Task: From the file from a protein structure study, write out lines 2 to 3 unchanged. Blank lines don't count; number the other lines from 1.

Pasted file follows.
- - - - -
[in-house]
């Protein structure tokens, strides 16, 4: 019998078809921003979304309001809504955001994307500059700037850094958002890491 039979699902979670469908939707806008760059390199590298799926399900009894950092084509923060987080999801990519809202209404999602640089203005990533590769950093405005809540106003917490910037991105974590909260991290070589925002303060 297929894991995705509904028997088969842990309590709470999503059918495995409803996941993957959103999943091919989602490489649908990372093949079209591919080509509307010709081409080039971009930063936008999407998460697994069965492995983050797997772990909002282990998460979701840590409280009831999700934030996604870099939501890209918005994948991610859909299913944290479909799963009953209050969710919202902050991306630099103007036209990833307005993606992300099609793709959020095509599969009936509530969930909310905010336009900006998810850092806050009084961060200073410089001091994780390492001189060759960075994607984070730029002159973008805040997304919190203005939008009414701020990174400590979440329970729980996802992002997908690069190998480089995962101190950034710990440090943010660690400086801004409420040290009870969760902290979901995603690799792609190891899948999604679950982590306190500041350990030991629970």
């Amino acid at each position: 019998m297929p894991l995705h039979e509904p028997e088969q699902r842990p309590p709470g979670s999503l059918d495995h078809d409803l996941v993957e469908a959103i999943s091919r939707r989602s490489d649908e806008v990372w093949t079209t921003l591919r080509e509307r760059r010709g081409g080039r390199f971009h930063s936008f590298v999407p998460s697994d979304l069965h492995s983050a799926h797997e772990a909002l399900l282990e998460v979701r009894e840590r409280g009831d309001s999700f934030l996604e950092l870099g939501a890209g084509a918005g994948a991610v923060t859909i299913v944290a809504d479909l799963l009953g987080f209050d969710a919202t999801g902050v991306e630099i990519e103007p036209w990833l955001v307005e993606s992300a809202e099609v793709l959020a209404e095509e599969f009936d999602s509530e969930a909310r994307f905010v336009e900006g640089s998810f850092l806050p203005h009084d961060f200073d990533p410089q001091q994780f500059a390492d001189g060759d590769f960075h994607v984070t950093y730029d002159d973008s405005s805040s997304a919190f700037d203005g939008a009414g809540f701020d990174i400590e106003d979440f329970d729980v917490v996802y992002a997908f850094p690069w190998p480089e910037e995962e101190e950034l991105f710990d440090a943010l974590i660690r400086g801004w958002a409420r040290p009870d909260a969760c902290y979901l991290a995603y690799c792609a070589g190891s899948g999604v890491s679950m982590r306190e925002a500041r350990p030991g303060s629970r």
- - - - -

């Protein structure tokens, strides 16, 4: 019998078809921003979304309001809504955001994307500059700037850094958002890491 039979699902979670469908939707806008760059390199590298799926399900009894950092084509923060987080999801990519809202209404999602640089203005990533590769950093405005809540106003917490910037991105974590909260991290070589925002303060 297929894991995705509904028997088969842990309590709470999503059918495995409803996941993957959103999943091919989602490489649908990372093949079209591919080509509307010709081409080039971009930063936008999407998460697994069965492995983050797997772990909002282990998460979701840590409280009831999700934030996604870099939501890209918005994948991610859909299913944290479909799963009953209050969710919202902050991306630099103007036209990833307005993606992300099609793709959020095509599969009936509530969930909310905010336009900006998810850092806050009084961060200073410089001091994780390492001189060759960075994607984070730029002159973008805040997304919190203005939008009414701020990174400590979440329970729980996802992002997908690069190998480089995962101190950034710990440090943010660690400086801004409420040290009870969760902290979901995603690799792609190891899948999604679950982590306190500041350990030991629970």
């Amino acid at each position: 019998m297929p894991l995705h039979e509904p028997e088969q699902r842990p309590p709470g979670s999503l059918d495995h078809d409803l996941v993957e469908a959103i999943s091919r939707r989602s490489d649908e806008v990372w093949t079209t921003l591919r080509e509307r760059r010709g081409g080039r390199f971009h930063s936008f590298v999407p998460s697994d979304l069965h492995s983050a799926h797997e772990a909002l399900l282990e998460v979701r009894e840590r409280g009831d309001s999700f934030l996604e950092l870099g939501a890209g084509a918005g994948a991610v923060t859909i299913v944290a809504d479909l799963l009953g987080f209050d969710a919202t999801g902050v991306e630099i990519e103007p036209w990833l955001v307005e993606s992300a809202e099609v793709l959020a209404e095509e599969f009936d999602s509530e969930a909310r994307f905010v336009e900006g640089s998810f850092l806050p203005h009084d961060f200073d990533p410089q001091q994780f500059a390492d001189g060759d590769f960075h994607v984070t950093y730029d002159d973008s405005s805040s997304a919190f700037d203005g939008a009414g809540f701020d990174i400590e106003d979440f329970d729980v917490v996802y992002a997908f850094p690069w190998p480089e910037e995962e101190e950034l991105f710990d440090a943010l974590i660690r400086g801004w958002a409420r040290p009870d909260a969760c902290y979901l991290a995603y690799c792609a070589g190891s899948g999604v890491s679950m982590r306190e925002a500041r350990p030991g303060s629970r």